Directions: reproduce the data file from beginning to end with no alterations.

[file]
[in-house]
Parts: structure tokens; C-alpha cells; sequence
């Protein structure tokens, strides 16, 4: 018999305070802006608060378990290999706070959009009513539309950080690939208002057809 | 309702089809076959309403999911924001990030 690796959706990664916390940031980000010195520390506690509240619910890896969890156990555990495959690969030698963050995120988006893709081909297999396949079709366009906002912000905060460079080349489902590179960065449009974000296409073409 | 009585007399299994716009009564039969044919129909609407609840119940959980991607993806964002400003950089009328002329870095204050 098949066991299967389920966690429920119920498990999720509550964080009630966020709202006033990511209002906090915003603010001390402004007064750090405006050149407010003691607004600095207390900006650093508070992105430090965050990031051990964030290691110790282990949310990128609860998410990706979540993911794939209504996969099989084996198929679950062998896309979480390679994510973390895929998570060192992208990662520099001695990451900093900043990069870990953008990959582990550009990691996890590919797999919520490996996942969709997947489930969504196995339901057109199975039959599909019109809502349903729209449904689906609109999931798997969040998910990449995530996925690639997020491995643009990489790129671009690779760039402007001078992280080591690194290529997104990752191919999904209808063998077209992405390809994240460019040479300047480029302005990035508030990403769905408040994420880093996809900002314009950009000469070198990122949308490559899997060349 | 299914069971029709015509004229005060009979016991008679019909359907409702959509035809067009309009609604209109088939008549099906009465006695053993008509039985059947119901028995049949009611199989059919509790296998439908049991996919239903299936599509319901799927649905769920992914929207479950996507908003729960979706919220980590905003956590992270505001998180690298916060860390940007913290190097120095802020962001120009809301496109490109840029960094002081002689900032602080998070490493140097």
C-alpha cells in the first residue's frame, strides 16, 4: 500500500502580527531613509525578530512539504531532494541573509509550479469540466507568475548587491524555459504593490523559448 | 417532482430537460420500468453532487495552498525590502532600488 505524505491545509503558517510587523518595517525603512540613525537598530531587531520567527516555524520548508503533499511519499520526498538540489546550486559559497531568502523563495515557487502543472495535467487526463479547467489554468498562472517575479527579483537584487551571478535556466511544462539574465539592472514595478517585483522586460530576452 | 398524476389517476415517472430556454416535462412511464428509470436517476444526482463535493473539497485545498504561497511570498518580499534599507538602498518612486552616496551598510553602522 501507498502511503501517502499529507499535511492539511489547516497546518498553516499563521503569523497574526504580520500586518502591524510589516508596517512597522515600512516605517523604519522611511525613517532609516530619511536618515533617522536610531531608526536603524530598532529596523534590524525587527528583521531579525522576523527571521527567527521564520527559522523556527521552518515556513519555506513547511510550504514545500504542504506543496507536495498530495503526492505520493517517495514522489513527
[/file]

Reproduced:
[in-house]
Parts: structure tokens; C-alpha cells; sequence
């Protein structure tokens, strides 16, 4: 018999305070802006608060378990290999706070959009009513539309950080690939208002057809 | 309702089809076959309403999911924001990030 690796959706990664916390940031980000010195520390506690509240619910890896969890156990555990495959690969030698963050995120988006893709081909297999396949079709366009906002912000905060460079080349489902590179960065449009974000296409073409 | 009585007399299994716009009564039969044919129909609407609840119940959980991607993806964002400003950089009328002329870095204050 098949066991299967389920966690429920119920498990999720509550964080009630966020709202006033990511209002906090915003603010001390402004007064750090405006050149407010003691607004600095207390900006650093508070992105430090965050990031051990964030290691110790282990949310990128609860998410990706979540993911794939209504996969099989084996198929679950062998896309979480390679994510973390895929998570060192992208990662520099001695990451900093900043990069870990953008990959582990550009990691996890590919797999919520490996996942969709997947489930969504196995339901057109199975039959599909019109809502349903729209449904689906609109999931798997969040998910990449995530996925690639997020491995643009990489790129671009690779760039402007001078992280080591690194290529997104990752191919999904209808063998077209992405390809994240460019040479300047480029302005990035508030990403769905408040994420880093996809900002314009950009000469070198990122949308490559899997060349 | 299914069971029709015509004229005060009979016991008679019909359907409702959509035809067009309009609604209109088939008549099906009465006695053993008509039985059947119901028995049949009611199989059919509790296998439908049991996919239903299936599509319901799927649905769920992914929207479950996507908003729960979706919220980590905003956590992270505001998180690298916060860390940007913290190097120095802020962001120009809301496109490109840029960094002081002689900032602080998070490493140097």
C-alpha cells in the first residue's frame, strides 16, 4: 500500500502580527531613509525578530512539504531532494541573509509550479469540466507568475548587491524555459504593490523559448 | 417532482430537460420500468453532487495552498525590502532600488 505524505491545509503558517510587523518595517525603512540613525537598530531587531520567527516555524520548508503533499511519499520526498538540489546550486559559497531568502523563495515557487502543472495535467487526463479547467489554468498562472517575479527579483537584487551571478535556466511544462539574465539592472514595478517585483522586460530576452 | 398524476389517476415517472430556454416535462412511464428509470436517476444526482463535493473539497485545498504561497511570498518580499534599507538602498518612486552616496551598510553602522 501507498502511503501517502499529507499535511492539511489547516497546518498553516499563521503569523497574526504580520500586518502591524510589516508596517512597522515600512516605517523604519522611511525613517532609516530619511536618515533617522536610531531608526536603524530598532529596523534590524525587527528583521531579525522576523527571521527567527521564520527559522523556527521552518515556513519555506513547511510550504514545500504542504506543496507536495498530495503526492505520493517517495514522489513527